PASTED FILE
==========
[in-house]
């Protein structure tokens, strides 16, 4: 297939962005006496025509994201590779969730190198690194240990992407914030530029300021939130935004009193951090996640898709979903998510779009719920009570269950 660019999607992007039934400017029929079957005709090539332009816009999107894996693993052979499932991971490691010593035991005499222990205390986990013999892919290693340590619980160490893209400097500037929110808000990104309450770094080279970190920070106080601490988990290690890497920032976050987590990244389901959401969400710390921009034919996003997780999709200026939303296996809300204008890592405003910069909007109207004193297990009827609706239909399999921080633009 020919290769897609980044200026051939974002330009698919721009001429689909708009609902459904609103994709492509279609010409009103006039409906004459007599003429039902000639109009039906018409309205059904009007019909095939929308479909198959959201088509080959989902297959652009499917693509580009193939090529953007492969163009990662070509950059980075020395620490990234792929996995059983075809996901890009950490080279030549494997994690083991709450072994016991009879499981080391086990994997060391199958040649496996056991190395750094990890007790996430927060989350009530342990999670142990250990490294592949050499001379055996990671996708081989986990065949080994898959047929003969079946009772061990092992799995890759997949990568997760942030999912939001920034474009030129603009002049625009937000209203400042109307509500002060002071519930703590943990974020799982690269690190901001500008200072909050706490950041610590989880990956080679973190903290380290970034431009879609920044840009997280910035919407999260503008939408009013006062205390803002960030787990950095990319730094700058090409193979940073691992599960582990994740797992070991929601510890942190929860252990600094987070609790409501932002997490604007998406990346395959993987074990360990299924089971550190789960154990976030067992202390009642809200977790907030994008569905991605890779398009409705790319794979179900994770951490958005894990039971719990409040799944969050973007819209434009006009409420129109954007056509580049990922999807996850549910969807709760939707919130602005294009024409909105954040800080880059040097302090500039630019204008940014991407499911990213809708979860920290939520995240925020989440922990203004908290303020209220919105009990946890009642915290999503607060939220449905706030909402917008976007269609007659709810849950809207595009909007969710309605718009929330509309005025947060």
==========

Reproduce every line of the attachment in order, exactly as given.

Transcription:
[in-house]
């Protein structure tokens, strides 16, 4: 297939962005006496025509994201590779969730190198690194240990992407914030530029300021939130935004009193951090996640898709979903998510779009719920009570269950 660019999607992007039934400017029929079957005709090539332009816009999107894996693993052979499932991971490691010593035991005499222990205390986990013999892919290693340590619980160490893209400097500037929110808000990104309450770094080279970190920070106080601490988990290690890497920032976050987590990244389901959401969400710390921009034919996003997780999709200026939303296996809300204008890592405003910069909007109207004193297990009827609706239909399999921080633009 020919290769897609980044200026051939974002330009698919721009001429689909708009609902459904609103994709492509279609010409009103006039409906004459007599003429039902000639109009039906018409309205059904009007019909095939929308479909198959959201088509080959989902297959652009499917693509580009193939090529953007492969163009990662070509950059980075020395620490990234792929996995059983075809996901890009950490080279030549494997994690083991709450072994016991009879499981080391086990994997060391199958040649496996056991190395750094990890007790996430927060989350009530342990999670142990250990490294592949050499001379055996990671996708081989986990065949080994898959047929003969079946009772061990092992799995890759997949990568997760942030999912939001920034474009030129603009002049625009937000209203400042109307509500002060002071519930703590943990974020799982690269690190901001500008200072909050706490950041610590989880990956080679973190903290380290970034431009879609920044840009997280910035919407999260503008939408009013006062205390803002960030787990950095990319730094700058090409193979940073691992599960582990994740797992070991929601510890942190929860252990600094987070609790409501932002997490604007998406990346395959993987074990360990299924089971550190789960154990976030067992202390009642809200977790907030994008569905991605890779398009409705790319794979179900994770951490958005894990039971719990409040799944969050973007819209434009006009409420129109954007056509580049990922999807996850549910969807709760939707919130602005294009024409909105954040800080880059040097302090500039630019204008940014991407499911990213809708979860920290939520995240925020989440922990203004908290303020209220919105009990946890009642915290999503607060939220449905706030909402917008976007269609007659709810849950809207595009909007969710309605718009929330509309005025947060």